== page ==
Garmin LiveScope –Tool for Building Patterns Fast (Part 1)

Not long ago I was in the boat of a touring pro with an electronics sponsor other than Garmin, so I was surprised he had a Garmin unit installed in the bow. 

“LiveScope is too valuable not to have,” he answered without me even asking the question.

Other anglers must agree as sales of Garmin LiveScope are brisk.

LiveScope is not cheap. MAP pricing is $1,500 for the LiveScope transducer system that comes with the Panoptix LVS32 transducer, GLS10 sonar box and trolling motor (shaft) and transom mount mounting brackets.

You’ll also need to purchase a Garmin sonar unit that is LiveScope compatible. Those currently include the EchoMap Plus 7” and 9” units, an EchoMap Ultra unit, and all of the GPSMAP series units.

The EchoMap Plus 7” models start at about $500, so you are looking at about $2,000 minimum to get into LiveScope. Ice anglers are paying $2,800 for the LiveScope Ice Bundle.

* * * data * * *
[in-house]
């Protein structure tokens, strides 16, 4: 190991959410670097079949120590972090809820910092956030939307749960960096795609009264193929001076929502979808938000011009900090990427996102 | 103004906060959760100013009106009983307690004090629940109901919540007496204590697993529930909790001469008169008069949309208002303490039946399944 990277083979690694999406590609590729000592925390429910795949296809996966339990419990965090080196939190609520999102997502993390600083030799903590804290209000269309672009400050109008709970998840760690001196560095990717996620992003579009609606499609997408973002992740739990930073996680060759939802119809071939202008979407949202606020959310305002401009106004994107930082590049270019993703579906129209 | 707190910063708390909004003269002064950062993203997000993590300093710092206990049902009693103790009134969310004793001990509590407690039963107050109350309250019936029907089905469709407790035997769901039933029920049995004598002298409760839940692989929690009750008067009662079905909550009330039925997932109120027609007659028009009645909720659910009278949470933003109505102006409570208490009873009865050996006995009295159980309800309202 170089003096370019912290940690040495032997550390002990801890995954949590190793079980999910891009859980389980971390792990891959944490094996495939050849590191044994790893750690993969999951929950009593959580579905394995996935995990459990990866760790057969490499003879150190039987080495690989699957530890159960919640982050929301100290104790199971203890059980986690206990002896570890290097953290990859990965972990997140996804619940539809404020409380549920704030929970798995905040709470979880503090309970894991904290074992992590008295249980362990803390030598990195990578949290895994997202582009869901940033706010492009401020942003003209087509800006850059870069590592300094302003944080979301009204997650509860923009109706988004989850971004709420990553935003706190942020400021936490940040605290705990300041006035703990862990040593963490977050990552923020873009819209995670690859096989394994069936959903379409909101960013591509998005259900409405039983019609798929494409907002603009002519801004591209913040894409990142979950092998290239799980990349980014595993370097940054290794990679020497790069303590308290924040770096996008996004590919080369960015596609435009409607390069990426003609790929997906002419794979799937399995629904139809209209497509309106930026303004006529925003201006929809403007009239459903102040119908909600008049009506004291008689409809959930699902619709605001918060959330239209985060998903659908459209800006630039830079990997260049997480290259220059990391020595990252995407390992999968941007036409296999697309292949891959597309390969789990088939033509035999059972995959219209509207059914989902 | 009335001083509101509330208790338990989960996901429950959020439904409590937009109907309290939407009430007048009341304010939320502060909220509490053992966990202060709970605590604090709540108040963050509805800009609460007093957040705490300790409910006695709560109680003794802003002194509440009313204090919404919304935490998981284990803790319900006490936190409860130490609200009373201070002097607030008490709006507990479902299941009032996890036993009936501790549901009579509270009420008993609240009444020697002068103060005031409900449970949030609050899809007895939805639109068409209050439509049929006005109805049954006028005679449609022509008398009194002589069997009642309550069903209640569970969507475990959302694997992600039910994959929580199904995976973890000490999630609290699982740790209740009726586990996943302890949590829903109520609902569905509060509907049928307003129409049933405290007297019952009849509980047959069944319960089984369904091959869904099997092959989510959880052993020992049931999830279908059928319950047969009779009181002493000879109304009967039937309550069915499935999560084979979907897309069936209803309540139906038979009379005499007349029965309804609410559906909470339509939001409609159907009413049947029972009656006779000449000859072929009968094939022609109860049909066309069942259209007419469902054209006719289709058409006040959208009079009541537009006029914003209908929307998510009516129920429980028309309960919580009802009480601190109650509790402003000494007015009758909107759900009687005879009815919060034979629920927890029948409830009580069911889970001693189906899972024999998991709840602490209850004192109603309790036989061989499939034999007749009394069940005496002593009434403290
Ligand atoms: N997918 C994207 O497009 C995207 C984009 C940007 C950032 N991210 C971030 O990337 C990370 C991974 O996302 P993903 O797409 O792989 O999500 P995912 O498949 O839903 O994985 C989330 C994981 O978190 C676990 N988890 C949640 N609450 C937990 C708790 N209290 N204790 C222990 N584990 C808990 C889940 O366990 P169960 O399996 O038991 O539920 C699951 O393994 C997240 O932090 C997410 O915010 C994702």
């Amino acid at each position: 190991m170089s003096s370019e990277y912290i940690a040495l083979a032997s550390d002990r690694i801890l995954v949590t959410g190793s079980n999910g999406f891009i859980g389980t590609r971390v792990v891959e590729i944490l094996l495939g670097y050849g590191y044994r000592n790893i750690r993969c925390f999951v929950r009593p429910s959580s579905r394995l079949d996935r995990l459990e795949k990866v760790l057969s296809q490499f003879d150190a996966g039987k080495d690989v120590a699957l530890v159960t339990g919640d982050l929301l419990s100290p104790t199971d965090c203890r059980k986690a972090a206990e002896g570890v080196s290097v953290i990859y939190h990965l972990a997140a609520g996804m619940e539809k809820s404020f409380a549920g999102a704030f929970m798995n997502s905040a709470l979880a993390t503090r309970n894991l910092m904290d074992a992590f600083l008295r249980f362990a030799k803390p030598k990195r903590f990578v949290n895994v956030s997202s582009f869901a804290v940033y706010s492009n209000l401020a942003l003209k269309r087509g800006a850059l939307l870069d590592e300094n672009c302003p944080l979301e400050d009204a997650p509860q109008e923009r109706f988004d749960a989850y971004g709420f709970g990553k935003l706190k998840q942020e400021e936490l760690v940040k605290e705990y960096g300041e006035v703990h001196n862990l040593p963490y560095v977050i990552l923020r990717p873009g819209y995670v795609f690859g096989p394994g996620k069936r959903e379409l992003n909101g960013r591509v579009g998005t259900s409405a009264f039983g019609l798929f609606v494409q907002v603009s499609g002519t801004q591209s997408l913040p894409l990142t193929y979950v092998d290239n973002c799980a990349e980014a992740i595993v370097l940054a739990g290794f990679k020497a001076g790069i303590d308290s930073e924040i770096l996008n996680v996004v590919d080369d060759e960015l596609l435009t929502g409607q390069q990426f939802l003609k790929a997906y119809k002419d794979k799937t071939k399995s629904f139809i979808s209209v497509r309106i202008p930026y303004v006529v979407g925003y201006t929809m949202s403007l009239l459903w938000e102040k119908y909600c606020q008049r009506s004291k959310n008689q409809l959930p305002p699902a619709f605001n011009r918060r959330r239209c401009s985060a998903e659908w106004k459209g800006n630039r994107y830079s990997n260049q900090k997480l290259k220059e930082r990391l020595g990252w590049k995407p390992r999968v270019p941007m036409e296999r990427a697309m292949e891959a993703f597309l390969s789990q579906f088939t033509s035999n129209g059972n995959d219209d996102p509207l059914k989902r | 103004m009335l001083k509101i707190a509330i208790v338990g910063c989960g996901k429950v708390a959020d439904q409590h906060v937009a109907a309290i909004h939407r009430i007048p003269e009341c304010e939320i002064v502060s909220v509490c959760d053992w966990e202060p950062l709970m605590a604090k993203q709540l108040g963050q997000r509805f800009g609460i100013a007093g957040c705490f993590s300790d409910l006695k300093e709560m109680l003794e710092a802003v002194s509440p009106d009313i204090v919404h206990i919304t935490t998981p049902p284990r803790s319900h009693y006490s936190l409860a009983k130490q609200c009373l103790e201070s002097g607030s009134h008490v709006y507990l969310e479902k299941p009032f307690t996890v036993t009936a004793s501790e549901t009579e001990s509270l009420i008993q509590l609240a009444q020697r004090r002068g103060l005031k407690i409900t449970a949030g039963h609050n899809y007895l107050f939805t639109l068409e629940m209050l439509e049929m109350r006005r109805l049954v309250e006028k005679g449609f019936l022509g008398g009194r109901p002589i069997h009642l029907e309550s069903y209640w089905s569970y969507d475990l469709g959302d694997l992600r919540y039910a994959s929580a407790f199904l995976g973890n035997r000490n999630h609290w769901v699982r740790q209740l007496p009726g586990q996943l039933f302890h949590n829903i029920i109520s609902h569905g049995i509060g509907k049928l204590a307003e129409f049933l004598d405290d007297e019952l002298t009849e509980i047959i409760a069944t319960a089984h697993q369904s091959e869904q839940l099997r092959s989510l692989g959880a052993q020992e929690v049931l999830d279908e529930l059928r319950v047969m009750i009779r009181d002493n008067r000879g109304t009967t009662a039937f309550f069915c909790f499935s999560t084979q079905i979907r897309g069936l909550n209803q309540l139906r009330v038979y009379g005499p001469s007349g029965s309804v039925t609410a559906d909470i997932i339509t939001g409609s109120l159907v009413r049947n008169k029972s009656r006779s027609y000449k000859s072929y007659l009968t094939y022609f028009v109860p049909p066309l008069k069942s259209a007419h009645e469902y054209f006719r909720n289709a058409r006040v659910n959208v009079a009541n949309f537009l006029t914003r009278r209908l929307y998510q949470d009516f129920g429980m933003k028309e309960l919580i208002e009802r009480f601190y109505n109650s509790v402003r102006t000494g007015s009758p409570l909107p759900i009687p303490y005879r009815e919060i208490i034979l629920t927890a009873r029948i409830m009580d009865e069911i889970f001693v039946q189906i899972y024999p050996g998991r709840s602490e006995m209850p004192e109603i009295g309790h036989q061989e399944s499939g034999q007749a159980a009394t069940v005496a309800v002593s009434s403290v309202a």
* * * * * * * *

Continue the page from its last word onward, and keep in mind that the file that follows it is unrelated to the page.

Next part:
The question is, is LiveScope worth it?


First Impressions

The first time I used LiveScope was in late fall 2018. We were targeting suspended crappie and located a large school in a couple deep holes (50” plus). The shallowest fish were 35 feet down.

Using LiveScope in the Down position, I dropped a small jigging spoon to the fish. It was fascinating to watch individual fish, not blips or firing pixels, approach the bait in real time. Some fish made a mad dash to the bait, others slid up slowly, and still others ignored me completely.

What stunned me was how active the fish were…I had always pictured fish as somewhat stationary while suspended.

A few weeks later, I pulled the Garmin LiveScope black box and transducer out of my boat and built an “ice bundle” using a 9-inch Garmin EchoMap Plus unit and a couple Dakota Lithium batteries

The very next morning, I was ice fishing over a shallow flat on Mille Lacs, jigging a rattle bait for walleye when a fish appeared on the screen. It rose slowly from the bottom and as soon as it cleared bottom, I could clearly see it was a nice pike (could see its sloped head, fins, forked tail, everything)! What’s more, I could judge its relative length (28 to 30 inches) using Garmin’s grid patterns on the screen.